The best American bobsled driver in history won his second bronze medal of the Sochi Olympics on their final day Sunday, losing time all the way down his final run of the four-man race but hanging on to the medal by just 0.03 seconds less than the time it takes to blink.
"That was huge," Holcomb said. "It was a lot of pressure."
Had the track been much longer, the Park City native would have been watching Russians celebrate the bronze instead, but the finish line arrived just in time to deliver a satisfying finish to his third Olympics.
It was Holcomb's third Olympic medal following his four-man gold in Vancouver four years ago and his two-man bronze in the two-man race last week no American driver has more and it came this time with Alpine's Chris Fogt joining Curtis Tomasevicz and Steve Langton on the push crew for the "Night Train 2" sled.
Not since the 1952 Oslo Games had an American won a medal in both two-man and four-man races at the same Olympics, making it three times that Holcomb has snapped a 62-year Olympic drought for the U.S. Bobsled and Skeleton Federation.
"Three and 62," he said, "I think I need to play those numbers in Vegas."
The medal was especially meaningful for Fogt and Langton, roommates and training partners who crashed out of the four-man race in Vancouver after pushing for driver John Napier. Fogt is a U.S. Army veteran of the war in Iraq whose wife is pregnant with their first child he plans to return to the Army full-time until 2016 while Langton won bronze in the two-man race with Holcomb.
"To watch him win, I was obviously very excited for him," Fogt said. "And at the same time I was kind of envious, praying to the good Lord that I would get my chance. … Crossing that line with our coaches and friends there, and the flag waving, was unbelievable."
The Americans never challenged Russia's Alexander Zubkov for the gold medal Zubkov also won gold in the two-man but the bronze behind silver medalist Oscars Melbardis of Latvia felt like a victory given their relative unfamiliarity with the tricky course and the strained calf that Holcomb suffered in the two-man race.
"Obviously, I would prefer to have won gold," Holcomb said. "But I'm happy. We came here to win a medal, and we did that."
After the race, Holcomb revealed that he made a slight equipment change in the front end of his sled before the competition that made it harder to drive but faster, and perhaps made the difference in reaching the podium.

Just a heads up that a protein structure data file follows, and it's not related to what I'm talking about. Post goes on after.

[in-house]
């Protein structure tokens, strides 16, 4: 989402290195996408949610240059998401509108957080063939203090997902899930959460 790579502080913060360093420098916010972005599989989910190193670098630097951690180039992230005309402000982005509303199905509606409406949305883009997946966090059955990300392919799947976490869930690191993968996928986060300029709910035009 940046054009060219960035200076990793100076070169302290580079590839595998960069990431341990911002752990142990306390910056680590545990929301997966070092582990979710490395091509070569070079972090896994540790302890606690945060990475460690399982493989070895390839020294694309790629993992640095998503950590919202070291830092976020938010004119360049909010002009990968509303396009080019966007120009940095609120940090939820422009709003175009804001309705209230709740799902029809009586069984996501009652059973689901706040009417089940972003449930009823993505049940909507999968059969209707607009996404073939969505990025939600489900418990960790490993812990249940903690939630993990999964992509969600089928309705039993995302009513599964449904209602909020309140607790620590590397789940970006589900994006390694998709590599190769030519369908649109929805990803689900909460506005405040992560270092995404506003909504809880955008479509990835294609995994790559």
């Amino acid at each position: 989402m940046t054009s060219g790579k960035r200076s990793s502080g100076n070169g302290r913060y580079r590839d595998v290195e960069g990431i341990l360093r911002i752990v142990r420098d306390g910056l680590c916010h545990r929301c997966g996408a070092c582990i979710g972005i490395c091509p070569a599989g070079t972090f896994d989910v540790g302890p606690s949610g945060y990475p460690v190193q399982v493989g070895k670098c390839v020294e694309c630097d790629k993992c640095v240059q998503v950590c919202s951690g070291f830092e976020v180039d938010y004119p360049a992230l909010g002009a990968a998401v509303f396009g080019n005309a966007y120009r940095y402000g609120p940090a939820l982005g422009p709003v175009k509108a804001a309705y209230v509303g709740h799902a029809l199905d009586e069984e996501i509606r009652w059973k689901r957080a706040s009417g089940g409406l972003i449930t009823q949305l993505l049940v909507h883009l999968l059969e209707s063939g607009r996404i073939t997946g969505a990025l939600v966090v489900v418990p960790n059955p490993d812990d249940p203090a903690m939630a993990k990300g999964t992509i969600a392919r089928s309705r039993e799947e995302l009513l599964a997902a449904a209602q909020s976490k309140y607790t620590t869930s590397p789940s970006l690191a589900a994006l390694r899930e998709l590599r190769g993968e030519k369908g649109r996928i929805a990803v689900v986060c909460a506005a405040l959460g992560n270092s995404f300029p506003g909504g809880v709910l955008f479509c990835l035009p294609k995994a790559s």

But he never could quite get a great feel for the track that included several unique uphill sections.
The Americans finished 0.39 seconds out of the top spot, in a four-run combined time of 3:40.99, and Holcomb expressed frustration that Zubkov was able to take so many more training runs than drivers from other countries.
"He was here a week leading up the Games, training probably … four to five times a day I'd imagine, as many as he could testing the equipment, getting the lines down while everybody's kind of just sitting back watching him do it," Holcomb said. "It's kind of frustrating that the sport has come down to that, but … you can't really fix it. Maybe the FIBT or the IOC could change it. Who knows?"
For Zubkov, though, it was a triumph, winning his second gold at age 39 while prime minister Dimitri Medvedev cheered from the stands. It was Russia's 33rd medal and 13th gold of the Games, putting it atop the medal table in both categories for the first time since the former Soviet Union did it at the 1988 Calgary Games.
The host nation won just 15 medals and three golds in Vancouver.
"Nobody believed that Russia would even be in the top three in total medals," Zubkov said, "but we have won."
Holcomb and his teammates can say that same, even if they didn't climb all the way to the top of the podium. They moved up from fourth place in the third heat, then managed to stay in front of Russia's Alexander Kasjanov, who laid down the fastest time of the final heat, despite a mistake in the fifth curve that had Holcomb bleeding time all the way down.
"When we came out of corner 15, I could see the board and saw green, so I knew we were ahead," Holcomb said. "I thought, 'Don't mess up, don't mess up.' But I didn't see the clock when we crossed the finish line, so it wasn't until we were at the finish dock that I knew we had it."